As individuals transition from home to college life, nutritional knowledge becomes more important because food options change and dietary challenges arise. Traditional oncampus students use college dining facilities to eat meals. Students have the liberty of choosing a variety of healthy and unhealthy food options. O. Brown, noted “…those attending college can expect to gain 4-9 pounds in the first 2 years of college”. If college students are unaware of the nutritional requirements to maintain a healthy body weight, they can make poor nutritional decisions, which can cause poor weight management and health problems.
Individuals entering college are beginning to live independently. Students’ physical activity and eating habits usually shape or change during these years. Establishing good eating habits during this time is critical, because these behaviors often continue through adulthood and can be very difficult to change once they are established. O. Brown et al. stated, “overweight college students are more likely to become overweight adults and are at a higher risk for dietrelated chronic diseases such as cardiovascular disease, type 2 diabetes, some cancers, and hypertension”. Educational interventions need to be addressed to help college students meet their daily nutritional requirements.
Review of Literature
Sources of data accessed for review included peer-reviewed studies mostly from EBSCOhost. All the articles used for this study were published from 2012 to 2015. Keywords used to find relevant research articles are nutritional requirements, college students’ health, eating habits, and college students’ knowledge on food.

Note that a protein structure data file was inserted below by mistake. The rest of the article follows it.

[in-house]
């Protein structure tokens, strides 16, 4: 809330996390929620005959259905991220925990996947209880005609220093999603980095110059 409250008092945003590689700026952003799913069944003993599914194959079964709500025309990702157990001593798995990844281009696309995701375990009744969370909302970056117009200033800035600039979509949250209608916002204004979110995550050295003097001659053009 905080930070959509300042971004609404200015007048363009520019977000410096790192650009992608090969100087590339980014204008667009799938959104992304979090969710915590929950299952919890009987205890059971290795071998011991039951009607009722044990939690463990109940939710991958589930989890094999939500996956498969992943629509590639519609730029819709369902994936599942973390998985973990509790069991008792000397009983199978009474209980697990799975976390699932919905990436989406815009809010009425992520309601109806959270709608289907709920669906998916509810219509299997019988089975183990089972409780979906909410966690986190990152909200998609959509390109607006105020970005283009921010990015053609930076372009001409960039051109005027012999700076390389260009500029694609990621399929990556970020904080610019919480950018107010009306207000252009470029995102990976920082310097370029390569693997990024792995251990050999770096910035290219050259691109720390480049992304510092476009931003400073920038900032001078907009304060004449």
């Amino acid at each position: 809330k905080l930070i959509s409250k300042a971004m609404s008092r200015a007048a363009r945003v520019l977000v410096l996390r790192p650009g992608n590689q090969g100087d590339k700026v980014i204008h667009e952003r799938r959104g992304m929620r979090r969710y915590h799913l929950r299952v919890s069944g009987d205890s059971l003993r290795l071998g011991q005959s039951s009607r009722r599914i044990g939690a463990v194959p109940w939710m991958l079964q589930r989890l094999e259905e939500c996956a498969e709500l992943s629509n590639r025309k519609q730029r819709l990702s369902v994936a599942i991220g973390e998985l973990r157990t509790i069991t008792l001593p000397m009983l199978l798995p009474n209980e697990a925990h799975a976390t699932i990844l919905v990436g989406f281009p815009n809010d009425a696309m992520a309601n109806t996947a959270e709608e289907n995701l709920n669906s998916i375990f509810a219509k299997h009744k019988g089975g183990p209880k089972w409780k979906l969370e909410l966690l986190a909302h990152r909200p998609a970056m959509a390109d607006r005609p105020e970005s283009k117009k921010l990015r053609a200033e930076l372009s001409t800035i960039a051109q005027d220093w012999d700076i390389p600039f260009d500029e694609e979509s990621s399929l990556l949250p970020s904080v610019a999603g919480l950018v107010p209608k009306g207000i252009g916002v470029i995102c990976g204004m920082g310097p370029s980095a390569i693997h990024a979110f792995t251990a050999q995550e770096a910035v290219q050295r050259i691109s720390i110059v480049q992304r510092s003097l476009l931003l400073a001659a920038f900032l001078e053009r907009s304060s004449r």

It is crucial to meet daily nutritional requirements for one’s body to function properly and to maintain one’s health to the optimal level. Most nutritional values such as protein, energy, carbohydrates, fats and most minerals can be obtained by food sources. However, some individuals take dietary supplements on a daily basis to ensure their nutrition level. The current college-aged group should have had education on nutrition back in elementary school via the Food Pyramid. Also, since 2011, people have had access to MyPlate, which is a visual representation of nutrition requirements. Each nutrient plays an important role in establishing health, metabolism, and proper function of the body .
College students’ knowledge
It is inevitable that college students face a new environment for meal preparation, planning, and eating as they transition to their college life. Even though many college-aged students are aware of the importance of meeting nutritional values, their knowledge and attitude might hinder them from changing their behavior. Many other factors come in to play in their decision-making, however, the college students’ knowledge on nutrition does not always lead to healthy food choices. Stockton and Baker discovered college students do understand that consuming fast food can lead to disease; however, their knowledge was not a factor that influenced their food choices.
Interestingly, Stockton and Baker found that college students did not think the harm from fast food was related to calories but rather harmful chemicals and additives. The main concern the students had was not the number of calories they were taking, but the additives to their food. Also, the male college students consumed more fast food than female college students. Students thought that hamburgers were not harmful to their health .
Various poor eating habits have been noted among college groups in many recent studies. Brown et al. conducted an experiment in which they implemented interventions on vending machine sales on a university campus. They stated that many college students tended to select food according to convenience, taste, time, and price rather than nutritional values. Many college students tended to choose quick and tasty options, which were usually available through vending machines .